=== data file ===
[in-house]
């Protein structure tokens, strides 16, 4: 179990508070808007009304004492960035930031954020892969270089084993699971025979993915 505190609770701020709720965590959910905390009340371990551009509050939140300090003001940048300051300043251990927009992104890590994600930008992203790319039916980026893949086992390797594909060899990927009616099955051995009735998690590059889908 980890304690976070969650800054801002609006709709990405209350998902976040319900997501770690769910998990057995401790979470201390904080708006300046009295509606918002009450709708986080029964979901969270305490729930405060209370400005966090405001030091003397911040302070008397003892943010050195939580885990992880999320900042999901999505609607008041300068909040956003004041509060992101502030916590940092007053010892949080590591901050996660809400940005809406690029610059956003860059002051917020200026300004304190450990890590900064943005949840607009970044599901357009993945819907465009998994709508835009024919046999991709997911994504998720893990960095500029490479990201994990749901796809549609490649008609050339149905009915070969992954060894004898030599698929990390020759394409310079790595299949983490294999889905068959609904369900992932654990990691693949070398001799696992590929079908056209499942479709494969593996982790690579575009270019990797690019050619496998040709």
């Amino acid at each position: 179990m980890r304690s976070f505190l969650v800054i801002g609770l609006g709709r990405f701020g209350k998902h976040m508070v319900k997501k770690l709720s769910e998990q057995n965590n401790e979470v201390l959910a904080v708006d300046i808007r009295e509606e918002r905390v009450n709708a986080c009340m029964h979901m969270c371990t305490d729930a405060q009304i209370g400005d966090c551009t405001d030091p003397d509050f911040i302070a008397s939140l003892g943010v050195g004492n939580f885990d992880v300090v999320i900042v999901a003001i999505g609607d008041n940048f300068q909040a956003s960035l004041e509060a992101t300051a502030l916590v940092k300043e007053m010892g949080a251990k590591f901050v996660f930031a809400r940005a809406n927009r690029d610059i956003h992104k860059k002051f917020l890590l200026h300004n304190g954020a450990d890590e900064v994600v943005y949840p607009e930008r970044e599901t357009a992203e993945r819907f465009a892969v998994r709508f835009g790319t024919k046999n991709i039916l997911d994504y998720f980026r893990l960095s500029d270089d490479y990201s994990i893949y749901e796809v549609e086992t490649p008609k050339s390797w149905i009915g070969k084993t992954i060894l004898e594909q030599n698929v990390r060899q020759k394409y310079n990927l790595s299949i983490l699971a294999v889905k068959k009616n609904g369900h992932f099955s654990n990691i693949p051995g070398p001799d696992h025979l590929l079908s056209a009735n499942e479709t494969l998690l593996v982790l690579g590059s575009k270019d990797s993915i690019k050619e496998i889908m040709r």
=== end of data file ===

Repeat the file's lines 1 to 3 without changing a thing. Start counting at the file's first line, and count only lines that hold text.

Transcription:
[in-house]
């Protein structure tokens, strides 16, 4: 179990508070808007009304004492960035930031954020892969270089084993699971025979993915 505190609770701020709720965590959910905390009340371990551009509050939140300090003001940048300051300043251990927009992104890590994600930008992203790319039916980026893949086992390797594909060899990927009616099955051995009735998690590059889908 980890304690976070969650800054801002609006709709990405209350998902976040319900997501770690769910998990057995401790979470201390904080708006300046009295509606918002009450709708986080029964979901969270305490729930405060209370400005966090405001030091003397911040302070008397003892943010050195939580885990992880999320900042999901999505609607008041300068909040956003004041509060992101502030916590940092007053010892949080590591901050996660809400940005809406690029610059956003860059002051917020200026300004304190450990890590900064943005949840607009970044599901357009993945819907465009998994709508835009024919046999991709997911994504998720893990960095500029490479990201994990749901796809549609490649008609050339149905009915070969992954060894004898030599698929990390020759394409310079790595299949983490294999889905068959609904369900992932654990990691693949070398001799696992590929079908056209499942479709494969593996982790690579575009270019990797690019050619496998040709």
């Amino acid at each position: 179990m980890r304690s976070f505190l969650v800054i801002g609770l609006g709709r990405f701020g209350k998902h976040m508070v319900k997501k770690l709720s769910e998990q057995n965590n401790e979470v201390l959910a904080v708006d300046i808007r009295e509606e918002r905390v009450n709708a986080c009340m029964h979901m969270c371990t305490d729930a405060q009304i209370g400005d966090c551009t405001d030091p003397d509050f911040i302070a008397s939140l003892g943010v050195g004492n939580f885990d992880v300090v999320i900042v999901a003001i999505g609607d008041n940048f300068q909040a956003s960035l004041e509060a992101t300051a502030l916590v940092k300043e007053m010892g949080a251990k590591f901050v996660f930031a809400r940005a809406n927009r690029d610059i956003h992104k860059k002051f917020l890590l200026h300004n304190g954020a450990d890590e900064v994600v943005y949840p607009e930008r970044e599901t357009a992203e993945r819907f465009a892969v998994r709508f835009g790319t024919k046999n991709i039916l997911d994504y998720f980026r893990l960095s500029d270089d490479y990201s994990i893949y749901e796809v549609e086992t490649p008609k050339s390797w149905i009915g070969k084993t992954i060894l004898e594909q030599n698929v990390r060899q020759k394409y310079n990927l790595s299949i983490l699971a294999v889905k068959k009616n609904g369900h992932f099955s654990n990691i693949p051995g070398p001799d696992h025979l590929l079908s056209a009735n499942e479709t494969l998690l593996v982790l690579g590059s575009k270019d990797s993915i690019k050619e496998i889908m040709r």